A Web Education

Question: How is the Web changing education?

Jimmy Wales: One of the impacts here is that we have a much higher degree of informal learning than we used to have. That’s not to say that formal learning is declining. It’s just to say that after people are finished their formal education, they have such a greater opportunity for informal education.

Thirty-five years ago, you might read a newspaper story about, I don’t know, Albania. And you might think, “Hmm. Albania. I barely know anything about it, and I don’t know the history. I should go to the library and look that up.” But frankly nobody ever much went to the library to look things up. It’s quite a journey. You have to put aside a lot of your energy to go and do something like that.

Whereas now, when somebody wonders about Albania, they just type “Albania” into a search engine and, typically with the Wikipedia article, they get a nice, basic history and background, and they can really dig very deep if they want to; follow the sources and you can really learn a lot.  All that kind of learning really helps people to become better citizens, better decision makers in their own lives.

Sometimes it’s political, but sometimes it’s personal decisions that people might make that they can make with a lot more knowledge than they had in the past, simply because it’s so easy to informally get the basic information that you need.

Question: Is there a downside to having access to so much information?

Jimmy Wales: None whatsoever. Obviously that’s not to say that the state of the information on the Internet is perfect. It certainly isn’t. There’s a lot of problems. You know reliability, accuracy.  I think people have a lot to learn in terms of figuring out what does make a good source, and how do you know when something is reliable or not.

But overall, this instant access to information is almost completely a good thing. I don’t think there’s ever any case – outside of science fiction examples – where you can say people are better off not knowing about the world.

Question: How do you ensure the information is accurate?

Jimmy Wales: I think there’s a lot of steps that we can take in the Internet community to try to help and ensure the accuracy of the information on the Internet. In community projects like at Wikipedia, or the various projects Wikia sites, the communities tend to have a very conservative and old-fashioned view of what information quality looks like, which sometimes surprises people. They sort of assume it’s going to be some crazy “MySpace” of information or something.

But realistically, a lot of the scholarly standards that you would hope for are exactly what the community settles on. So things like comparing what’s written in an article to what the sources say, and judging the sources by their quality.  Is it a book published by Harvard University Press? Or is it a tabloid magazine? Or is it some random, crazy web page?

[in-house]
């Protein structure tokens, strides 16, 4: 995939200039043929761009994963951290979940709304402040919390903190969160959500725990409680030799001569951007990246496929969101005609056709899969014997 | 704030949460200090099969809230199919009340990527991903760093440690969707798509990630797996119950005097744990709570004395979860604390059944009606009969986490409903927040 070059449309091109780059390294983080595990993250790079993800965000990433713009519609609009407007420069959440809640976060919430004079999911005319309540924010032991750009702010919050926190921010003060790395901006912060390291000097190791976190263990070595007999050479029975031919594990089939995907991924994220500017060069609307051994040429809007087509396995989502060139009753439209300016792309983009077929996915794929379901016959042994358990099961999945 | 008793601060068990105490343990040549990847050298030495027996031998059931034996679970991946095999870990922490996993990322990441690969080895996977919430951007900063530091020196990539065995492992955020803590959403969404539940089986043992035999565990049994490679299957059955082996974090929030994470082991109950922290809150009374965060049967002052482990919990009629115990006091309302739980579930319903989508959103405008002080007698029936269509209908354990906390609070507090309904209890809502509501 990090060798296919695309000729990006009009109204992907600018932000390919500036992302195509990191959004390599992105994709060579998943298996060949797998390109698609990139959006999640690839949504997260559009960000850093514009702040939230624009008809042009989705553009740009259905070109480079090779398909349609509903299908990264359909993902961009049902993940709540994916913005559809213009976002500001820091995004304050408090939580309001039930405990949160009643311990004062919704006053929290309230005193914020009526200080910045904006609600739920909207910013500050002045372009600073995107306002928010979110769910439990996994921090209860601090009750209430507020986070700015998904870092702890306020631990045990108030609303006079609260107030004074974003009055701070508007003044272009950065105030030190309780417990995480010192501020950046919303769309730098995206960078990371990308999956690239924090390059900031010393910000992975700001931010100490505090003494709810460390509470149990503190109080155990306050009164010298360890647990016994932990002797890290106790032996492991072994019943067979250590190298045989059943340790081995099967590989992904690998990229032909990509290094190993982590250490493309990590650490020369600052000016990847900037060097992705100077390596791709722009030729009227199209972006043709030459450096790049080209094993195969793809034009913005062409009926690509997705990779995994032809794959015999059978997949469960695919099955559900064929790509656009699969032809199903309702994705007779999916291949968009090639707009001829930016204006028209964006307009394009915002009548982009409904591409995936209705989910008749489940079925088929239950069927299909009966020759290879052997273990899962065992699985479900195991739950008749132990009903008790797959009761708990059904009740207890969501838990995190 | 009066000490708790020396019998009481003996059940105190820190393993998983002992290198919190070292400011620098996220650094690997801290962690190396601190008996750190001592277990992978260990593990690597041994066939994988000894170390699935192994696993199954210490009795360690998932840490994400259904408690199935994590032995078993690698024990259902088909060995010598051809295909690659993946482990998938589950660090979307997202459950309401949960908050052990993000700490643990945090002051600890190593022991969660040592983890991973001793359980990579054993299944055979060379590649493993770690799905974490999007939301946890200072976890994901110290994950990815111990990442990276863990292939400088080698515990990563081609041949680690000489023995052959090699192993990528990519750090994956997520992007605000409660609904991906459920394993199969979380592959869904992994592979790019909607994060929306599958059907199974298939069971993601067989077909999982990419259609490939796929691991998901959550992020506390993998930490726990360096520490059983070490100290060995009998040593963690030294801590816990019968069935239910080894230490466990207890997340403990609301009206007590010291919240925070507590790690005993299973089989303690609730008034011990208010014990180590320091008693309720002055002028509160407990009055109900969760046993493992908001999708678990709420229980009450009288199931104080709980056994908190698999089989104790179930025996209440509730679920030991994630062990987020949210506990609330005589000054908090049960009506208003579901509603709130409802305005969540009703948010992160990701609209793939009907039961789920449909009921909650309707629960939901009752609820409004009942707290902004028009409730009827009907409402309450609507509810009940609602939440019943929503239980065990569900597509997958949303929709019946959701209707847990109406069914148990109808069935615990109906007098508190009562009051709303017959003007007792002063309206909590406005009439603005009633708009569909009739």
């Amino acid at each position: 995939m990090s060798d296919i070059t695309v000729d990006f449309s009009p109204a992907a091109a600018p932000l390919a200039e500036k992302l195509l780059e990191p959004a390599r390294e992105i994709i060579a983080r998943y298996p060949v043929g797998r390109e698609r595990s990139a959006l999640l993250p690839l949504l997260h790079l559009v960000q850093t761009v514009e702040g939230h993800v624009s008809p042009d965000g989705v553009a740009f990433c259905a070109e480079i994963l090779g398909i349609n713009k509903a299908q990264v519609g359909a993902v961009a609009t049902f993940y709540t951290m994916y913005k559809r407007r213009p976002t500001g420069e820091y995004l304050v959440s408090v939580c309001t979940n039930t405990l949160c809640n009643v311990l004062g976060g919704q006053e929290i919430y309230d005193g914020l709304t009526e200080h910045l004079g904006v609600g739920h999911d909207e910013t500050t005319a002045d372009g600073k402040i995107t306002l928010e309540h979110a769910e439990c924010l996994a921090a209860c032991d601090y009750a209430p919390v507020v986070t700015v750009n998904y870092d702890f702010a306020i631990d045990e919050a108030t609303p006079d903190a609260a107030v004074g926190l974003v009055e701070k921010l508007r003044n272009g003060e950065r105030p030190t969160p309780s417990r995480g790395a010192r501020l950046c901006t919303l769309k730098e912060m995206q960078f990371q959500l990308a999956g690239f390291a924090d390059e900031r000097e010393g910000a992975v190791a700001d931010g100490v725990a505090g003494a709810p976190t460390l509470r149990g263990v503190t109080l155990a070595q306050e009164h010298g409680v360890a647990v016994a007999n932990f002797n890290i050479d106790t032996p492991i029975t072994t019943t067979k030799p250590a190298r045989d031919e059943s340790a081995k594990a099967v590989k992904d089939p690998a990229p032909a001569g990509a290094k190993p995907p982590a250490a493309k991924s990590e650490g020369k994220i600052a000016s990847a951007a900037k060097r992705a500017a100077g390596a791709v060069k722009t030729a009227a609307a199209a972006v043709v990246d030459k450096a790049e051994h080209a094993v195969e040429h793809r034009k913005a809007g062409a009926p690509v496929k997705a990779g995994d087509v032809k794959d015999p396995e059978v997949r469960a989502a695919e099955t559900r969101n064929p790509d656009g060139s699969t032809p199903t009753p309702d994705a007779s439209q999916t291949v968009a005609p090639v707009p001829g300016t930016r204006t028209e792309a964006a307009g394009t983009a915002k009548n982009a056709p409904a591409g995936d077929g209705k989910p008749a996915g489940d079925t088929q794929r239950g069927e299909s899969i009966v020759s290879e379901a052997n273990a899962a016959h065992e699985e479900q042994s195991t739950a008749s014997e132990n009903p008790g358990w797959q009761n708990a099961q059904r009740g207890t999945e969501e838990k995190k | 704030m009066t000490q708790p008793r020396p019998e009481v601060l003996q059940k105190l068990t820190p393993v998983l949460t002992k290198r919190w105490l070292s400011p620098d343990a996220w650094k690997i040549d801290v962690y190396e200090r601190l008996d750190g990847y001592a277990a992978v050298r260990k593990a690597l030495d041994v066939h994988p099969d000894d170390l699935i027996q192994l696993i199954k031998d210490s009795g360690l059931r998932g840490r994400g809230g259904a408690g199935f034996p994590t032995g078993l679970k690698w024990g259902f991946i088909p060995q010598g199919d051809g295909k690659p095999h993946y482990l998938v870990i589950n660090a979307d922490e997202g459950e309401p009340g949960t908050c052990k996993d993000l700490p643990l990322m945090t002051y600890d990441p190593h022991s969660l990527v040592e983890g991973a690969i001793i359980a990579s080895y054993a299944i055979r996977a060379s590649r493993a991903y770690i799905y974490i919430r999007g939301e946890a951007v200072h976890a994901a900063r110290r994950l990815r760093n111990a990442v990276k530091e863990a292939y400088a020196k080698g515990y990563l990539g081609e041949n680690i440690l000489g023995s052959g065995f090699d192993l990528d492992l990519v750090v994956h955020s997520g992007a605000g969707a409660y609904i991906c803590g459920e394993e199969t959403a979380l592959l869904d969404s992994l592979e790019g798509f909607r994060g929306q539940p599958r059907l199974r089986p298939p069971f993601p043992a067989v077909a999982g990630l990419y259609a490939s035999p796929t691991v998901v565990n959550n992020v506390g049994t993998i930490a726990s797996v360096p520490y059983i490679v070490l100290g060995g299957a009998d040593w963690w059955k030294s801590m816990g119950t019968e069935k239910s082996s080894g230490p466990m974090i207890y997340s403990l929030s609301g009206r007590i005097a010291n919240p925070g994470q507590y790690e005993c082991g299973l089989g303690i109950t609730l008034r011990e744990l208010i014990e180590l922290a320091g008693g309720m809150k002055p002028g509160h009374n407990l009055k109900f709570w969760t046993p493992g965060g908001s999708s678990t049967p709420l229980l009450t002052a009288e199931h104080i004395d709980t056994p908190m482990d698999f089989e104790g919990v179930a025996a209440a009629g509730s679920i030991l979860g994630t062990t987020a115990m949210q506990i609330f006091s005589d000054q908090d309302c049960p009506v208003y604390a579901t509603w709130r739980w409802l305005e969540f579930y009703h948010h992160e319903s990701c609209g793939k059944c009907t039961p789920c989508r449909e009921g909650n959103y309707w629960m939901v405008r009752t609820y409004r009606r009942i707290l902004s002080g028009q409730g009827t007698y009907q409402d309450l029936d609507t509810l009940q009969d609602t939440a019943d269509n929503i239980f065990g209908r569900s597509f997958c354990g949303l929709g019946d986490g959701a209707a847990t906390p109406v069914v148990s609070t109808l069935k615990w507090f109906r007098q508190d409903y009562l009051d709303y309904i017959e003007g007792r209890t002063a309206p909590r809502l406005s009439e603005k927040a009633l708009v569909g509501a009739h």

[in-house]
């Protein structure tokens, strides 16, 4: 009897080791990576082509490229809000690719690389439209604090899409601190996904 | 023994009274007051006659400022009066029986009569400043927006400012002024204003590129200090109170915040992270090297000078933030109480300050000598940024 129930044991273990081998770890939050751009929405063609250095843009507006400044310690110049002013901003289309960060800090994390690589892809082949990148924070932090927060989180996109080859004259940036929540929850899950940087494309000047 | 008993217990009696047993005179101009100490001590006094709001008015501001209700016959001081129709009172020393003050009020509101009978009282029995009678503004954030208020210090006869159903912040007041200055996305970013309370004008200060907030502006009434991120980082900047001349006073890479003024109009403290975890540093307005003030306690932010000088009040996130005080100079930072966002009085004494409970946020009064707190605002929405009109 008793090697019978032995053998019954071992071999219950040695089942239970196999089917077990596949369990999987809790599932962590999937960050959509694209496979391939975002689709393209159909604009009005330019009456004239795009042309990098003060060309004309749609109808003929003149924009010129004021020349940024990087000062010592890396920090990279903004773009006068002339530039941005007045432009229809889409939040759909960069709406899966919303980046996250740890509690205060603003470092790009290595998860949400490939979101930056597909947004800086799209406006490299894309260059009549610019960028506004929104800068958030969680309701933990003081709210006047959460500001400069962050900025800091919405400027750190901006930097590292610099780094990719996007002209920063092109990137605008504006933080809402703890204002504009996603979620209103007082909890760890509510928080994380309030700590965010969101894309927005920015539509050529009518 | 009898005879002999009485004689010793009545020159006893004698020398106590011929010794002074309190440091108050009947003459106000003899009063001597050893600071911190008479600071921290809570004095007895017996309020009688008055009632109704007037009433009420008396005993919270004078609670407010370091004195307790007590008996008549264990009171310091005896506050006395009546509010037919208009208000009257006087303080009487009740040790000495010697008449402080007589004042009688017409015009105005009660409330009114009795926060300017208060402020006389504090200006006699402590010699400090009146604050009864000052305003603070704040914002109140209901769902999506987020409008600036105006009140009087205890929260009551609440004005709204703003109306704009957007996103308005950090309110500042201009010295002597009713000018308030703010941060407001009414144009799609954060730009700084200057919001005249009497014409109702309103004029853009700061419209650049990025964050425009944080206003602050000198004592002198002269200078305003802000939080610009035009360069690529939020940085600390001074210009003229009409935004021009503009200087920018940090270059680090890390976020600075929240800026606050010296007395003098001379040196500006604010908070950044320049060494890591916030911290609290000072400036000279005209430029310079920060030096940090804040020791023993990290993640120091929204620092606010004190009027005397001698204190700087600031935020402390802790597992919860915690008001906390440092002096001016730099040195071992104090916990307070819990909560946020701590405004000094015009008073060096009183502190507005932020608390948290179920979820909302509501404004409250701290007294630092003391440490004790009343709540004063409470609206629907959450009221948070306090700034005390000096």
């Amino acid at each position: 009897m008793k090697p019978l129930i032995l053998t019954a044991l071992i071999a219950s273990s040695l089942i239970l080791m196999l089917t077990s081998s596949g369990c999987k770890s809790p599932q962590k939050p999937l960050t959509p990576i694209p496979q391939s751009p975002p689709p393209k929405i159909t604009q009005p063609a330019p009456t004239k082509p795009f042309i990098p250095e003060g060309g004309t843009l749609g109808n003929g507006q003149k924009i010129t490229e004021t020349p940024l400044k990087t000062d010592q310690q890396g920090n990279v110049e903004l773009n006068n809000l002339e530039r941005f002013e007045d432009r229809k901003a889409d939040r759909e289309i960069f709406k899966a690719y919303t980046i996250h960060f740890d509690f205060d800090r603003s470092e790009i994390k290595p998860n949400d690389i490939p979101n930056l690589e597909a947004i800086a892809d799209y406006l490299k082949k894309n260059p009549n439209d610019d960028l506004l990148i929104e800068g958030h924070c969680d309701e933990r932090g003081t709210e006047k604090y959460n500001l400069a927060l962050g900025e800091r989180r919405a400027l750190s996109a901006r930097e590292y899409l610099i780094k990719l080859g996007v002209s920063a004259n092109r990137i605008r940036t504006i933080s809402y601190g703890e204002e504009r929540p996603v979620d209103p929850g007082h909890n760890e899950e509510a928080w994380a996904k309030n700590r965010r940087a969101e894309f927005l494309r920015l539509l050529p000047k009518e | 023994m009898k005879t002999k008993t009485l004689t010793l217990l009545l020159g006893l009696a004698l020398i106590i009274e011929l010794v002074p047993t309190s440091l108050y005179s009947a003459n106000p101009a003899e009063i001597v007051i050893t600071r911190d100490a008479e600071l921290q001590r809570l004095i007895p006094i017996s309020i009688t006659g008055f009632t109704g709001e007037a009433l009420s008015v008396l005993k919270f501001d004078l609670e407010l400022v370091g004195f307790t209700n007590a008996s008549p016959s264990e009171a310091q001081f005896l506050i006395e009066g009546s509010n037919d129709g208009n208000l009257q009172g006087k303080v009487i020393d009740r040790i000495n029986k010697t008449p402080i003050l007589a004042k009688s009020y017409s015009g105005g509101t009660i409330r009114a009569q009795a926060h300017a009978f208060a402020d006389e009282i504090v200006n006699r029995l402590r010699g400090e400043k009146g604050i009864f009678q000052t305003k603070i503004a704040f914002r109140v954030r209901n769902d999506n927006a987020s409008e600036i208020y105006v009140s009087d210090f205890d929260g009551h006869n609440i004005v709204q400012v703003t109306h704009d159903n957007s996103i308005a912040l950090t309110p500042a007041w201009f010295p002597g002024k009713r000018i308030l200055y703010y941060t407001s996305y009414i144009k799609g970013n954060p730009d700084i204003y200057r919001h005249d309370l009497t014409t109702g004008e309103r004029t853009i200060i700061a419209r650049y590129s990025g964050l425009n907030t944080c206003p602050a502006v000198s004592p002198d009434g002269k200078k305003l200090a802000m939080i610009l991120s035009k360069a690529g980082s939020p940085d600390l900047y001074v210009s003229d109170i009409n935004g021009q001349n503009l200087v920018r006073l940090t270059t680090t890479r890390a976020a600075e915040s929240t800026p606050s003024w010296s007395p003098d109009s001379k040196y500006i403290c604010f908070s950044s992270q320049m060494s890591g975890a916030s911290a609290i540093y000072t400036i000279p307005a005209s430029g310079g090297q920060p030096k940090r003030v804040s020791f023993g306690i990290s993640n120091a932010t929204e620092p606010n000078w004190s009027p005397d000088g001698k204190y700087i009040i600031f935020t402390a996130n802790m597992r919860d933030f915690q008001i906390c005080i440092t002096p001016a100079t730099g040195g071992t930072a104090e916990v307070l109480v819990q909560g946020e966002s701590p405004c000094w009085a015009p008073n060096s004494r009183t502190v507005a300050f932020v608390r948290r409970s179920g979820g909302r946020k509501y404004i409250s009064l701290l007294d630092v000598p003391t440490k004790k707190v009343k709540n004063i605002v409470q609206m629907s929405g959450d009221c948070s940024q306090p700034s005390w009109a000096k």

People really do have a pretty good idea of how to assess the quality of information. And communities are really coming together to think about these things and to start to build better and better quality information resources. So yeah, there’s a lot of work to do.

 

Recorded On: Aug 10, 2007

There is no such thing as too much information.

LinkedIn meets Tinder in this mindful networking app

Swipe right to make the connections that could change your career.

Getty Images
Sponsored
Swipe right. Match. Meet over coffee or set up a call.

No, we aren't talking about Tinder. Introducing Shapr, a free app that helps people with synergistic professional goals and skill sets easily meet and collaborate.

Keep reading Show less

34 years ago, a KGB defector chillingly predicted modern America

A disturbing interview given by a KGB defector in 1984 describes America of today and outlines four stages of mass brainwashing used by the KGB.

Politics & Current Affairs
  • Bezmenov described this process as "a great brainwashing" which has four basic stages.
  • The first stage is called "demoralization" which takes from 15 to 20 years to achieve.
  • According to the former KGB agent, that is the minimum number of years it takes to re-educate one generation of students that is normally exposed to the ideology of its country.
Keep reading Show less

Douglas Rushkoff – It’s not the technology’s fault

It's up to us humans to re-humanize our world. An economy that prioritizes growth and profits over humanity has led to digital platforms that "strip the topsoil" of human behavior, whole industries, and the planet, giving less and less back. And only we can save us.

Think Again Podcasts
  • It's an all-hands-on-deck moment in the arc of civilization.
  • Everyone has a choice: Do you want to try to earn enough money to insulate yourself from the world you're creating— or do you want to make the world a place you don't have to insulate yourself from?
Keep reading Show less